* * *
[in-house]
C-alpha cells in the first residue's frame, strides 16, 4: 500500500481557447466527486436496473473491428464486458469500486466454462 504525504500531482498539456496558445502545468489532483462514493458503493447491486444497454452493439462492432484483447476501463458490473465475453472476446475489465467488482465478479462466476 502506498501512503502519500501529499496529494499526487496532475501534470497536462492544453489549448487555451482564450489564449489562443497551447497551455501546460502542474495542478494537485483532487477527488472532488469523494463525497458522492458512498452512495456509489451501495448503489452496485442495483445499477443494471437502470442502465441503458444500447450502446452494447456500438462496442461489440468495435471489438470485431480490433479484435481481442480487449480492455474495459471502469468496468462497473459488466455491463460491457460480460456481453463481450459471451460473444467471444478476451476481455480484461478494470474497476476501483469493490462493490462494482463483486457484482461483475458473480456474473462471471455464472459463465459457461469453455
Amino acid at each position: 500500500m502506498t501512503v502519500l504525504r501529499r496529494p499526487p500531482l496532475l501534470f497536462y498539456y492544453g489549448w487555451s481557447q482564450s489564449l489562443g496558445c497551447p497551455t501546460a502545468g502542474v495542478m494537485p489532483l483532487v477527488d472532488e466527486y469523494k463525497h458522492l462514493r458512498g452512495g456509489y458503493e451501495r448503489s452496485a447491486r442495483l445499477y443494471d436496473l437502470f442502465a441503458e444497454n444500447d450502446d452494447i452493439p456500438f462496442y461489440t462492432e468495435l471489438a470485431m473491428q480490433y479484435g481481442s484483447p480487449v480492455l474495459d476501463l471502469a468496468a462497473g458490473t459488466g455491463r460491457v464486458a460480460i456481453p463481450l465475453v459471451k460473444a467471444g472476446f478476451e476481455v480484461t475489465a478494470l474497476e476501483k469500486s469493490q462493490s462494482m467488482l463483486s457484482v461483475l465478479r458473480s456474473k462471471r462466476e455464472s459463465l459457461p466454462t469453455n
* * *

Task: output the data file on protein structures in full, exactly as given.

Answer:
[in-house]
C-alpha cells in the first residue's frame, strides 16, 4: 500500500481557447466527486436496473473491428464486458469500486466454462 504525504500531482498539456496558445502545468489532483462514493458503493447491486444497454452493439462492432484483447476501463458490473465475453472476446475489465467488482465478479462466476 502506498501512503502519500501529499496529494499526487496532475501534470497536462492544453489549448487555451482564450489564449489562443497551447497551455501546460502542474495542478494537485483532487477527488472532488469523494463525497458522492458512498452512495456509489451501495448503489452496485442495483445499477443494471437502470442502465441503458444500447450502446452494447456500438462496442461489440468495435471489438470485431480490433479484435481481442480487449480492455474495459471502469468496468462497473459488466455491463460491457460480460456481453463481450459471451460473444467471444478476451476481455480484461478494470474497476476501483469493490462493490462494482463483486457484482461483475458473480456474473462471471455464472459463465459457461469453455
Amino acid at each position: 500500500m502506498t501512503v502519500l504525504r501529499r496529494p499526487p500531482l496532475l501534470f497536462y498539456y492544453g489549448w487555451s481557447q482564450s489564449l489562443g496558445c497551447p497551455t501546460a502545468g502542474v495542478m494537485p489532483l483532487v477527488d472532488e466527486y469523494k463525497h458522492l462514493r458512498g452512495g456509489y458503493e451501495r448503489s452496485a447491486r442495483l445499477y443494471d436496473l437502470f442502465a441503458e444497454n444500447d450502446d452494447i452493439p456500438f462496442y461489440t462492432e468495435l471489438a470485431m473491428q480490433y479484435g481481442s484483447p480487449v480492455l474495459d476501463l471502469a468496468a462497473g458490473t459488466g455491463r460491457v464486458a460480460i456481453p463481450l465475453v459471451k460473444a467471444g472476446f478476451e476481455v480484461t475489465a478494470l474497476e476501483k469500486s469493490q462493490s462494482m467488482l463483486s457484482v461483475l465478479r458473480s456474473k462471471r462466476e455464472s459463465l459457461p466454462t469453455n